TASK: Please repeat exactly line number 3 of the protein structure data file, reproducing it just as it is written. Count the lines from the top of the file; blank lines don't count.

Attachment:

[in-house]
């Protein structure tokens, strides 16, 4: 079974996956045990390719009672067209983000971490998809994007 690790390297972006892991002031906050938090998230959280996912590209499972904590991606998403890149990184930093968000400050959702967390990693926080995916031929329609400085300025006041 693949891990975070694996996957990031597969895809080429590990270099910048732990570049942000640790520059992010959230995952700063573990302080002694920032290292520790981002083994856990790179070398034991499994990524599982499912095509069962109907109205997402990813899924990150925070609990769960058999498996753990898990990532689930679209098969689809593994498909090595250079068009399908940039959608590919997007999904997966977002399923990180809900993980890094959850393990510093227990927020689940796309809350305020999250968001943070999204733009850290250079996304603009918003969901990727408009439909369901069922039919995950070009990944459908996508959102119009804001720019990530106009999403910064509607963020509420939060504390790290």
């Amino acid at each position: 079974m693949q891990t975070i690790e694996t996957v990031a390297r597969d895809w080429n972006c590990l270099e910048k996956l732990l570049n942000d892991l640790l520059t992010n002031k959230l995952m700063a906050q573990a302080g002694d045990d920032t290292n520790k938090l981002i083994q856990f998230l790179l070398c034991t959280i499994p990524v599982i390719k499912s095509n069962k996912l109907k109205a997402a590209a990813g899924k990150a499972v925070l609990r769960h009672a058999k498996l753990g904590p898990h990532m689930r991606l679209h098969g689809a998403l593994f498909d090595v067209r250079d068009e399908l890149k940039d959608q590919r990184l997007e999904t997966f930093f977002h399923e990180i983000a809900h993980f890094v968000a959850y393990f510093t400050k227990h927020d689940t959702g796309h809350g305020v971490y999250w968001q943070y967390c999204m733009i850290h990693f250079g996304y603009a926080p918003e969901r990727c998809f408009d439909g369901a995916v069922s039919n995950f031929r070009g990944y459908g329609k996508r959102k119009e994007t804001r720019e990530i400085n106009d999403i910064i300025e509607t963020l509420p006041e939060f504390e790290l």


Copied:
């Amino acid at each position: 079974m693949q891990t975070i690790e694996t996957v990031a390297r597969d895809w080429n972006c590990l270099e910048k996956l732990l570049n942000d892991l640790l520059t992010n002031k959230l995952m700063a906050q573990a302080g002694d045990d920032t290292n520790k938090l981002i083994q856990f998230l790179l070398c034991t959280i499994p990524v599982i390719k499912s095509n069962k996912l109907k109205a997402a590209a990813g899924k990150a499972v925070l609990r769960h009672a058999k498996l753990g904590p898990h990532m689930r991606l679209h098969g689809a998403l593994f498909d090595v067209r250079d068009e399908l890149k940039d959608q590919r990184l997007e999904t997966f930093f977002h399923e990180i983000a809900h993980f890094v968000a959850y393990f510093t400050k227990h927020d689940t959702g796309h809350g305020v971490y999250w968001q943070y967390c999204m733009i850290h990693f250079g996304y603009a926080p918003e969901r990727c998809f408009d439909g369901a995916v069922s039919n995950f031929r070009g990944y459908g329609k996508r959102k119009e994007t804001r720019e990530i400085n106009d999403i910064i300025e509607t963020l509420p006041e939060f504390e790290l």